Wednesday, May 20, 2015


(With Dad's birthday just passed, and Father's Day not far away, heading into this three-day weekend, I wanted to share this, which I wrote for the memoir class I took recently with Sara Benincasa.)

Catharine & Jack, Christmas, 1995
My father was born in Texas in 1929, and died in California in 2007.  I believe he was rather startled by both events.

Dad was one of those people who always seemed a little puzzled by life in general.  He did achieve a considerable success as a writer for television series and movies-of-the-week, and a single feature film that managed to do exceedingly well at the box office, and in fact lives on, on cable television, premium movie channels, and video-on-demand. 

Still, my father never quite mastered success. He never fully embraced it.  He was never really gracious or elegant at it.  He treated success and professional praise as if he was being stalked by a woman he picked up in a bar one night, that wouldn't take "no" for an answer in the bright light of day. 

He somehow managed to snag my mother at a party one night, though what, exactly she saw in him, I still cannot image. I cannot help but believed liquor was involved.  My father was, it is true, charming, witty, and intelligent.  But he wasn’t really “a catch”.  He was a less-than-tall, less-than-employed actor, attractive in a rather ordinary way. My mother was a beautiful and successful theater actress. She had ridden into to town on the wings of a Broadway touring company. She was beautiful and brilliant, if a bit spoiled and petulant. She had run away from an impetuous marriage to a New York business man who wanted nothing more than to make her happy. 

My father, on the other hand, did not want to make my mother happy. His attitude toward being loved was similar to his attitude toward being successful. He was unable to accept either. So he ended their affair, with me already on the way.  The idea of “doing the right thing” by his pregnant ex-girlfriend was not something my father was even prepared to entertain.  He’d already moved on, was sleeping with my mother’s former best friend (though she would go to her grave not knowing this, as he chose only to confide to me in adulthood), and had no intention of going back, baby or no baby.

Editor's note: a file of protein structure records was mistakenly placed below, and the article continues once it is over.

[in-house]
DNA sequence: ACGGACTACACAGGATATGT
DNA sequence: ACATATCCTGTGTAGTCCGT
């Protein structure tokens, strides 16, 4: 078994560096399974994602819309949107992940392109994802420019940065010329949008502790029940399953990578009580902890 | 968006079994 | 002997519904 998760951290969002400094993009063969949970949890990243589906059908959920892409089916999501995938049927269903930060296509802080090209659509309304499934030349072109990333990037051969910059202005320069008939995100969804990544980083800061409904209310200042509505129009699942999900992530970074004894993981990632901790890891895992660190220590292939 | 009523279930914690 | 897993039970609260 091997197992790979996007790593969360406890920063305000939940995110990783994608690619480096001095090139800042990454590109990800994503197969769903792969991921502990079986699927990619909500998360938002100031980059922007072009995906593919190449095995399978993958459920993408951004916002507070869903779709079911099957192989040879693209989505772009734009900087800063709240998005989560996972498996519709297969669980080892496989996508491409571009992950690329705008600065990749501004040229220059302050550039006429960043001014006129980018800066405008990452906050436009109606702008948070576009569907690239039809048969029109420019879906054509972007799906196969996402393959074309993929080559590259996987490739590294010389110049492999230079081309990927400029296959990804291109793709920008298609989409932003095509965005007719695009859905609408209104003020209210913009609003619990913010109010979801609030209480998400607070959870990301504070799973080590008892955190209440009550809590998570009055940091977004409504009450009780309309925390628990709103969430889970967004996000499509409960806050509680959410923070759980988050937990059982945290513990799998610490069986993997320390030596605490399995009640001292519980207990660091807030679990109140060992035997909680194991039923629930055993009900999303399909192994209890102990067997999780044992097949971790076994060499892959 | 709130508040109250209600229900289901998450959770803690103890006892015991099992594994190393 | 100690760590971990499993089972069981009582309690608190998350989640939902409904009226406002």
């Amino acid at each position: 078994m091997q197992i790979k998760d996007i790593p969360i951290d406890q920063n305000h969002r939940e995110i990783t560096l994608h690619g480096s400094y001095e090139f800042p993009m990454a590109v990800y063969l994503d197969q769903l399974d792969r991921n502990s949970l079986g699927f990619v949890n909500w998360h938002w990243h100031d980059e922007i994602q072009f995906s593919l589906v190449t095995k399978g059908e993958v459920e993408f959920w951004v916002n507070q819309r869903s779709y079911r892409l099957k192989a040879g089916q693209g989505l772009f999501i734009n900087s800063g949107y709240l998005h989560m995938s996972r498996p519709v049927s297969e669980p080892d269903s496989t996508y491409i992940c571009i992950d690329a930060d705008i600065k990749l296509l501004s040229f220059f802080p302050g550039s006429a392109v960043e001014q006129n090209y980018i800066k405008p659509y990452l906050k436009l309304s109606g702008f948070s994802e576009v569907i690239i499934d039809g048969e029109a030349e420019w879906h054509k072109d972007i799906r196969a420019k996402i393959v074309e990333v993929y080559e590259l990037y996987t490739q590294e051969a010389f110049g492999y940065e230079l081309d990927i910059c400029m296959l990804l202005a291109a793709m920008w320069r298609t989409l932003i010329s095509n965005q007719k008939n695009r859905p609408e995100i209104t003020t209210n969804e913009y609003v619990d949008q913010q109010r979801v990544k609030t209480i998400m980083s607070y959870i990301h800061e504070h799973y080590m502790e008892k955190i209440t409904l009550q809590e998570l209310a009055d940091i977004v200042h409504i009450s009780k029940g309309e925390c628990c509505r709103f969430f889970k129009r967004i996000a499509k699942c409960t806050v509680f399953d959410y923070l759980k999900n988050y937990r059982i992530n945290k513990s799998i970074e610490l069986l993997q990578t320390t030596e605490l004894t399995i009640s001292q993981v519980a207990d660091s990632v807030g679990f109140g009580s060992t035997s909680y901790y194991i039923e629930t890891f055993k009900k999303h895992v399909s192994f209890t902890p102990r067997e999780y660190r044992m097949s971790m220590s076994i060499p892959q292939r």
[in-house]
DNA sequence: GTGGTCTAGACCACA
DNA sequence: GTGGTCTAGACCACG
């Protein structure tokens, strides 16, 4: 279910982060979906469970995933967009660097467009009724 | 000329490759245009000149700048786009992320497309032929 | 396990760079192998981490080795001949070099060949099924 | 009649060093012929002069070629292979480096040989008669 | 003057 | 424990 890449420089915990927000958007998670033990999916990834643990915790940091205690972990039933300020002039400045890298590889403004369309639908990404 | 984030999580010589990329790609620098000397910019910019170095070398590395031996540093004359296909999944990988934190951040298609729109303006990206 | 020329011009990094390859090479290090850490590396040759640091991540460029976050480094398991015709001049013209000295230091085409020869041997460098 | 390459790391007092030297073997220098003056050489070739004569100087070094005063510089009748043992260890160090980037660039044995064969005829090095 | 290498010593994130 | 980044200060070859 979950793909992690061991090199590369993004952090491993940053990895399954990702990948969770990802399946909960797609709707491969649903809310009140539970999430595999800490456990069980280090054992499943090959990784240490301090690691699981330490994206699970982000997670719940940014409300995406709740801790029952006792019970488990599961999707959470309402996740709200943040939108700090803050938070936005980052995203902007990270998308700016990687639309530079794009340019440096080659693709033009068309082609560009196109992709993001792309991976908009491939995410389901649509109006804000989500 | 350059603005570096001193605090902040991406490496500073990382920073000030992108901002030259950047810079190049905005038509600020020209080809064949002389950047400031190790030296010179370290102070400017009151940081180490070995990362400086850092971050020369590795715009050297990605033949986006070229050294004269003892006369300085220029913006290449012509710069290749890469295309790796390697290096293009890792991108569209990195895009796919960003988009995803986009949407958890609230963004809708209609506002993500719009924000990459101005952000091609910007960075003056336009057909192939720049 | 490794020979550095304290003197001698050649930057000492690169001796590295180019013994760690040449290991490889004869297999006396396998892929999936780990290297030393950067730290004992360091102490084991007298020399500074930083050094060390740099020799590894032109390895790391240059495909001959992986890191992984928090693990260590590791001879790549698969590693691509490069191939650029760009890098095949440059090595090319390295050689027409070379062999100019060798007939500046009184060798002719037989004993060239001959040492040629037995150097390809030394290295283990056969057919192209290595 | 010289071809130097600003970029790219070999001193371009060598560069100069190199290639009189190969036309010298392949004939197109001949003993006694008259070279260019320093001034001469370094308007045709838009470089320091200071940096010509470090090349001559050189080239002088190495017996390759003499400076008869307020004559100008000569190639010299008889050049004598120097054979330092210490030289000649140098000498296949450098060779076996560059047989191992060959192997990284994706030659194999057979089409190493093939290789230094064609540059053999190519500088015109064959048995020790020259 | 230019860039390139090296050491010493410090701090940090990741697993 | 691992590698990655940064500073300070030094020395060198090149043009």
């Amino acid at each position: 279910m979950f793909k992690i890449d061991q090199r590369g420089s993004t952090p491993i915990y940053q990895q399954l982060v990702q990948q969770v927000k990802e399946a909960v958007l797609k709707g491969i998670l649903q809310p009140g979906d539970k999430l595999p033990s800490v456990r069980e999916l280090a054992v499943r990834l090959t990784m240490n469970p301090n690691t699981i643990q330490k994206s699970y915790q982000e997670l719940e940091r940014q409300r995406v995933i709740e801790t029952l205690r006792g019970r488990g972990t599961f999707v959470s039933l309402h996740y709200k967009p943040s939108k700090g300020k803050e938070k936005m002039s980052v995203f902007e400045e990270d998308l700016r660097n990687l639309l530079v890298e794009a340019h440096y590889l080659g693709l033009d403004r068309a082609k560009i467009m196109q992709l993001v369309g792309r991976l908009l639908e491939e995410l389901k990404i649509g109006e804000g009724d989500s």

Rules didn’t apply to him. Social boundaries didn’t apply to him. Things like mores and standards didn’t apply to him. Being proper and manners didn’t apply. I’ve no doubt his mother taught him all of these things, the way she did with her other children.  I’m just pretty sure he didn’t think she was talking to him. 

Growing up, we would sit around the table and listen to the adults tell the most horrible jokes – offensive, racist, awful, vicious – some of them about real people. My mother, for all her sarcasm and sly wit, would have cringed at that kind of inappropriateness.  But when you’re immersed in it, you become desensitized, inured, immune.  Years late, my half-sisters and I would construct the Sowards family motto, which my father quickly embraced, once he’d heard it – “If it gets a laugh, it’s not in bad taste.” 

My father used to tell us all the time that he was going to be the only person to “get out of this alive”.  Meaning life.  He also told us that, if he did go, he was “taking it all” with him.  But I think he truly believed that somehow, when the time came, he would find a loophole or a backdoor or a cheat code that would get him an extra life, like in Donkey Kong.